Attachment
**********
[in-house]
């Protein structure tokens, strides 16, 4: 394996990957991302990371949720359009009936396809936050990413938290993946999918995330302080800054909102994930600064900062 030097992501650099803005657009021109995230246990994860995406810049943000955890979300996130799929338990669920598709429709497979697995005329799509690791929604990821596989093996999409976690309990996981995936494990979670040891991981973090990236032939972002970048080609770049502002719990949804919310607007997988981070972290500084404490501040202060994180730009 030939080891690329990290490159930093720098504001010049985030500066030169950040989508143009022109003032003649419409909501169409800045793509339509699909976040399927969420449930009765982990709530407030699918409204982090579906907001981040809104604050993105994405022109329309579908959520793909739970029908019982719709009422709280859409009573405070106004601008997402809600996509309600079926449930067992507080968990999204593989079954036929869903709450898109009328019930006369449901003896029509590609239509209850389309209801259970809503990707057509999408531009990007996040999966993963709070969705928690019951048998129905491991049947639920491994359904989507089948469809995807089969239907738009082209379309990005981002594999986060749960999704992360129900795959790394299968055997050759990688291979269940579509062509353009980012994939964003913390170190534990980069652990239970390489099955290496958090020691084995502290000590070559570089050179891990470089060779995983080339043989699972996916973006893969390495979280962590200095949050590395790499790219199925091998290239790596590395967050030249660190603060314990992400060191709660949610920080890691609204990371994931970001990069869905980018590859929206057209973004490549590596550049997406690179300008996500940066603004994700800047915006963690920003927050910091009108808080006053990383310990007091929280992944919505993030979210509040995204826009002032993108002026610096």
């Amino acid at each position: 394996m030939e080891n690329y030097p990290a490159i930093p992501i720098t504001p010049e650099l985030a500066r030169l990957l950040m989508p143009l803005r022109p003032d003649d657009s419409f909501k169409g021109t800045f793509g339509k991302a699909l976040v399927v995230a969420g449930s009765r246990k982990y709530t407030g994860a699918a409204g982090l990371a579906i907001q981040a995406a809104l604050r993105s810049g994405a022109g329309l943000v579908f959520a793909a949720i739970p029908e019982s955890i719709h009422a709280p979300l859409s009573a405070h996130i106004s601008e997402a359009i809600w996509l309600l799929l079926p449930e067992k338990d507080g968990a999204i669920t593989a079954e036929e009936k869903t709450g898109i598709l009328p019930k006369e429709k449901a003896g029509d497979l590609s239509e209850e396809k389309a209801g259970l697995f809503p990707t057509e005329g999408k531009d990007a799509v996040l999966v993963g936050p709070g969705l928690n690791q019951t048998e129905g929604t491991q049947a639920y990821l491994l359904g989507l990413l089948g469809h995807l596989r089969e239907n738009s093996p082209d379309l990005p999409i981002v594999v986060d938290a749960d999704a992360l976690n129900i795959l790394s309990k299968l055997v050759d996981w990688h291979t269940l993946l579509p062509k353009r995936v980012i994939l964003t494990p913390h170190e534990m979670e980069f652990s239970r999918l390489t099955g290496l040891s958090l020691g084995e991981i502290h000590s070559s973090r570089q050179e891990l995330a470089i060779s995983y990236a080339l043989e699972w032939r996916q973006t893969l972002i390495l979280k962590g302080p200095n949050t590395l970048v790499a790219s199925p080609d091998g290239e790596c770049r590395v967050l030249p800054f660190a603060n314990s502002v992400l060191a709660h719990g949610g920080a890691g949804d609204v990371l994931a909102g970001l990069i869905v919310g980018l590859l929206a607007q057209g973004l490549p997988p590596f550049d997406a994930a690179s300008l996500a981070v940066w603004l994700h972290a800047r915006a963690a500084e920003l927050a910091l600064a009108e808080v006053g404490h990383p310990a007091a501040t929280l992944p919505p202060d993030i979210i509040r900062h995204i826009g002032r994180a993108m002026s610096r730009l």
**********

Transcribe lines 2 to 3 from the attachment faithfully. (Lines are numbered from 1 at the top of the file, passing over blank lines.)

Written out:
């Protein structure tokens, strides 16, 4: 394996990957991302990371949720359009009936396809936050990413938290993946999918995330302080800054909102994930600064900062 030097992501650099803005657009021109995230246990994860995406810049943000955890979300996130799929338990669920598709429709497979697995005329799509690791929604990821596989093996999409976690309990996981995936494990979670040891991981973090990236032939972002970048080609770049502002719990949804919310607007997988981070972290500084404490501040202060994180730009 030939080891690329990290490159930093720098504001010049985030500066030169950040989508143009022109003032003649419409909501169409800045793509339509699909976040399927969420449930009765982990709530407030699918409204982090579906907001981040809104604050993105994405022109329309579908959520793909739970029908019982719709009422709280859409009573405070106004601008997402809600996509309600079926449930067992507080968990999204593989079954036929869903709450898109009328019930006369449901003896029509590609239509209850389309209801259970809503990707057509999408531009990007996040999966993963709070969705928690019951048998129905491991049947639920491994359904989507089948469809995807089969239907738009082209379309990005981002594999986060749960999704992360129900795959790394299968055997050759990688291979269940579509062509353009980012994939964003913390170190534990980069652990239970390489099955290496958090020691084995502290000590070559570089050179891990470089060779995983080339043989699972996916973006893969390495979280962590200095949050590395790499790219199925091998290239790596590395967050030249660190603060314990992400060191709660949610920080890691609204990371994931970001990069869905980018590859929206057209973004490549590596550049997406690179300008996500940066603004994700800047915006963690920003927050910091009108808080006053990383310990007091929280992944919505993030979210509040995204826009002032993108002026610096």
């Amino acid at each position: 394996m030939e080891n690329y030097p990290a490159i930093p992501i720098t504001p010049e650099l985030a500066r030169l990957l950040m989508p143009l803005r022109p003032d003649d657009s419409f909501k169409g021109t800045f793509g339509k991302a699909l976040v399927v995230a969420g449930s009765r246990k982990y709530t407030g994860a699918a409204g982090l990371a579906i907001q981040a995406a809104l604050r993105s810049g994405a022109g329309l943000v579908f959520a793909a949720i739970p029908e019982s955890i719709h009422a709280p979300l859409s009573a405070h996130i106004s601008e997402a359009i809600w996509l309600l799929l079926p449930e067992k338990d507080g968990a999204i669920t593989a079954e036929e009936k869903t709450g898109i598709l009328p019930k006369e429709k449901a003896g029509d497979l590609s239509e209850e396809k389309a209801g259970l697995f809503p990707t057509e005329g999408k531009d990007a799509v996040l999966v993963g936050p709070g969705l928690n690791q019951t048998e129905g929604t491991q049947a639920y990821l491994l359904g989507l990413l089948g469809h995807l596989r089969e239907n738009s093996p082209d379309l990005p999409i981002v594999v986060d938290a749960d999704a992360l976690n129900i795959l790394s309990k299968l055997v050759d996981w990688h291979t269940l993946l579509p062509k353009r995936v980012i994939l964003t494990p913390h170190e534990m979670e980069f652990s239970r999918l390489t099955g290496l040891s958090l020691g084995e991981i502290h000590s070559s973090r570089q050179e891990l995330a470089i060779s995983y990236a080339l043989e699972w032939r996916q973006t893969l972002i390495l979280k962590g302080p200095n949050t590395l970048v790499a790219s199925p080609d091998g290239e790596c770049r590395v967050l030249p800054f660190a603060n314990s502002v992400l060191a709660h719990g949610g920080a890691g949804d609204v990371l994931a909102g970001l990069i869905v919310g980018l590859l929206a607007q057209g973004l490549p997988p590596f550049d997406a994930a690179s300008l996500a981070v940066w603004l994700h972290a800047r915006a963690a500084e920003l927050a910091l600064a009108e808080v006053g404490h990383p310990a007091a501040t929280l992944p919505p202060d993030i979210i509040r900062h995204i826009g002032r994180a993108m002026s610096r730009l």